Baha'i and Globalisation

Baha'i and Globalisation

Baha'i and Globalisation

Baha'i and Globalisation

Excerpt

The Danish Renner project is a Research Network on the study of NEw Religions. This research network, which is supported by the Danish Research Council for the Humanities, has been active since 1992. In 1998, a new grant from the Research Council allowed us to conduct a specific study on new religions and globalisation, and we initiated the project with several separate studies of new age religion and globalisation. The present book, Baha'i and Globalisation, which is the seventh volume of the book series Renner Studies on New Religion, is the second of the case studies of the project. Another book, which emphasises the theoretical and methodological aspects of the study of new religions and globalisation, will be volume eight in the series, rounding off this special RENNER topic.

Globalisation is the conventional term used to describe the present, rapid integration of the world economy facilitated by the innovations and growth in international electronic communications particularly during the last two decades. Globalisation carries with it an increasing political and cultural awareness that all of humanity is globally interdependent. However, the awareness of this global interdependency has been aired by philosophers and politicians much before the term globalisation was introduced. Thus, the founder of the Baha'i religion, the Iranian prophet, Husayn-Ali Nuri (1817-1892) called Baha'u'llah, claimed in the late 19 century that the central doctrine of the Baha'i religion is the realisation that the human race is one and that the world should be unified: 'The utterance of God is a lamp, whose light is these words: Ye are the fruits of one tree, and the leaves of one branch'. This is a goal that 'excelleth every other goal'.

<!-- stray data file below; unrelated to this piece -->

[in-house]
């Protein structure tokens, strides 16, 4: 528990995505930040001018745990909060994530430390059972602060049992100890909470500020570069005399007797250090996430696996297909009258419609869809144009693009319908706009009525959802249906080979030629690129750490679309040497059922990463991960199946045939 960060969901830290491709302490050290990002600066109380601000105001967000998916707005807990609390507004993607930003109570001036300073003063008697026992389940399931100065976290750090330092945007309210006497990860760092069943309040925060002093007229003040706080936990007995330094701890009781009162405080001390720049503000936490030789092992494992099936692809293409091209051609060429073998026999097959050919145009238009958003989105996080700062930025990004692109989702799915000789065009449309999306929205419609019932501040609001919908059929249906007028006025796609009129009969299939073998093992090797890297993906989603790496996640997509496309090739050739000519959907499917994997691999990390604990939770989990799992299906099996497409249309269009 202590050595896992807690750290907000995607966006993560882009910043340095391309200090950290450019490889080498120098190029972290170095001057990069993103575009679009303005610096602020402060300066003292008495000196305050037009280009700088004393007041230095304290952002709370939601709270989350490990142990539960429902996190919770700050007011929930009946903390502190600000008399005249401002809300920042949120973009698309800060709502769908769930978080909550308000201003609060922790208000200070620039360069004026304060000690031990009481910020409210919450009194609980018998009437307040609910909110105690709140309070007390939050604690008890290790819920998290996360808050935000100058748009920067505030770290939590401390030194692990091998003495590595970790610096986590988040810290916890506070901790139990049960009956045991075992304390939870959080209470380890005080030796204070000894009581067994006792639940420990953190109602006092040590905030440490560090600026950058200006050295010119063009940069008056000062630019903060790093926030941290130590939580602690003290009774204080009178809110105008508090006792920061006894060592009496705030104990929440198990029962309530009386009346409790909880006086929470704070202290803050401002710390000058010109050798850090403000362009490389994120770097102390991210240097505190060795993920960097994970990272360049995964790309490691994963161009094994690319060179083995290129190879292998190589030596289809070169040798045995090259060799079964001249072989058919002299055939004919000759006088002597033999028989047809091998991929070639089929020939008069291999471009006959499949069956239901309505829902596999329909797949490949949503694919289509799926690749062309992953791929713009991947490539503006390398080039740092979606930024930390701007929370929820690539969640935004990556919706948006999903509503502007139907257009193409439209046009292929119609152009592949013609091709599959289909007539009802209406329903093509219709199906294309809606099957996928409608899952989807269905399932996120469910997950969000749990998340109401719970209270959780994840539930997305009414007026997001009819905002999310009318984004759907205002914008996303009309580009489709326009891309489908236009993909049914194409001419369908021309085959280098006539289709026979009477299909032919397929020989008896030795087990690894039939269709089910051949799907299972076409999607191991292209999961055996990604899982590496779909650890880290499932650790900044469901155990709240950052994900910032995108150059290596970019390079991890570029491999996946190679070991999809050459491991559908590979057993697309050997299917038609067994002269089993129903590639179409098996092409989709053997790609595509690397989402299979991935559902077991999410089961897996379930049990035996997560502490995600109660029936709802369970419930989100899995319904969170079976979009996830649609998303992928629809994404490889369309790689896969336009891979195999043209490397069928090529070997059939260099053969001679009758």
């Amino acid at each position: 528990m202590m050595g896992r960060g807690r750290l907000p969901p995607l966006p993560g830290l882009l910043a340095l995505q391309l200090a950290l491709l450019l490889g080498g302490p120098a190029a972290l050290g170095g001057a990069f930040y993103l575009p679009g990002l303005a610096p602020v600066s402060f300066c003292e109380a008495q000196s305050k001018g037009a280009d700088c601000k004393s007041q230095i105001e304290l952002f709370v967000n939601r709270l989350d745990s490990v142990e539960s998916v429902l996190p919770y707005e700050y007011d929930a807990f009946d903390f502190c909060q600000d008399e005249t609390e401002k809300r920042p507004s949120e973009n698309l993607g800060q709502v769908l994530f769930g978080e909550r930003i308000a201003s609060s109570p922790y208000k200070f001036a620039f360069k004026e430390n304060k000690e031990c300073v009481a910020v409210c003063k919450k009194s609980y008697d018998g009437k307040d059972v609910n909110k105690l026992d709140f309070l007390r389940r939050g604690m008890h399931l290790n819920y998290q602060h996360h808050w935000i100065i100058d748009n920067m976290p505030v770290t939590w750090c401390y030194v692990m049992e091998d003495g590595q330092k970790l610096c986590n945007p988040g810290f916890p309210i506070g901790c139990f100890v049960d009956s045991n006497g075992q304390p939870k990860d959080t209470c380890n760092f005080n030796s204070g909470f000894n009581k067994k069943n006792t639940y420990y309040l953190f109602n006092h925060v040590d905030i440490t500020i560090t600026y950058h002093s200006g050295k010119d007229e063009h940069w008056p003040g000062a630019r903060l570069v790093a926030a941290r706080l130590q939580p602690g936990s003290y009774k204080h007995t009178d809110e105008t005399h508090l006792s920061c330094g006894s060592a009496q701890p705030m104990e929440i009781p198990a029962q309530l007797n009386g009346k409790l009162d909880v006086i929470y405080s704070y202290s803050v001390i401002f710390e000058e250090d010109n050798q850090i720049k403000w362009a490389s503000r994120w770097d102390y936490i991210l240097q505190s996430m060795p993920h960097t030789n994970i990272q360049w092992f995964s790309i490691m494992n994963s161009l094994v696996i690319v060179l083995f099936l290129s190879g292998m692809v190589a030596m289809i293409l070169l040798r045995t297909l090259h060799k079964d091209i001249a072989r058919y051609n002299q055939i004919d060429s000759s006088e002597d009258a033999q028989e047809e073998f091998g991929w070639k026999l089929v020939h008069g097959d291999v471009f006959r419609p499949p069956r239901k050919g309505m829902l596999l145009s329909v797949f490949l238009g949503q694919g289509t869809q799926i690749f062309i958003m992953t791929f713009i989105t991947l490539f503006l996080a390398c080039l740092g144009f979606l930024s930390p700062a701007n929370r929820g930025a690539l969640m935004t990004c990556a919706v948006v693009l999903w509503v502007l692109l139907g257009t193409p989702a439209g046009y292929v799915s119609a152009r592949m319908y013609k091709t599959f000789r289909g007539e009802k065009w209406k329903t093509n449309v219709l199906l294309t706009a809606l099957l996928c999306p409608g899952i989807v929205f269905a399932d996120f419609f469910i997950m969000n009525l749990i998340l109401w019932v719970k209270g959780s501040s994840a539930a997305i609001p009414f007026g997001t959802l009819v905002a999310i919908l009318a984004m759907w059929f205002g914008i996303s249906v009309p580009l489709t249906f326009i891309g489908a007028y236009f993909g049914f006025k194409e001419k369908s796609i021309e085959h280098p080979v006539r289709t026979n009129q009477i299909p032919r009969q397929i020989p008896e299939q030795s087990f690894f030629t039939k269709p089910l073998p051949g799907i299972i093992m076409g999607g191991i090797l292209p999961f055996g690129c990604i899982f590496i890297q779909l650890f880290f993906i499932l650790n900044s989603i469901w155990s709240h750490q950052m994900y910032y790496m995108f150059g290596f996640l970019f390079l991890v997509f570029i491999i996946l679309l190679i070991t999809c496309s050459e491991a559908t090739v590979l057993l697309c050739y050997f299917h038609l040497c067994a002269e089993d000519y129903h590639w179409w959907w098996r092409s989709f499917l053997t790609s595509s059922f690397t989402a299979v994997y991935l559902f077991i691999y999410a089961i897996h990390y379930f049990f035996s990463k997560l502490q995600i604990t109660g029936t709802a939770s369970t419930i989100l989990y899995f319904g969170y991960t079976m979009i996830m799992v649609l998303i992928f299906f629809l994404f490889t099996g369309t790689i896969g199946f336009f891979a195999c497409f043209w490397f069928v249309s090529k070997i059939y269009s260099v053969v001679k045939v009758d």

Present-day globalisation is a continuation of a historical pro cess over several hundred years. This process gained momentum in a crucial period from around 1870 and the subsequent fifty years. It is notable that this period coincides with the period when the central doctrines of the Baha'i religion were formulated by Baha'u'llah and his son and successor, Abdu'l-Baha (1844-1921). The sociologist of religion,

1 Both quotations are from Baha'u'llah (1988: 14).

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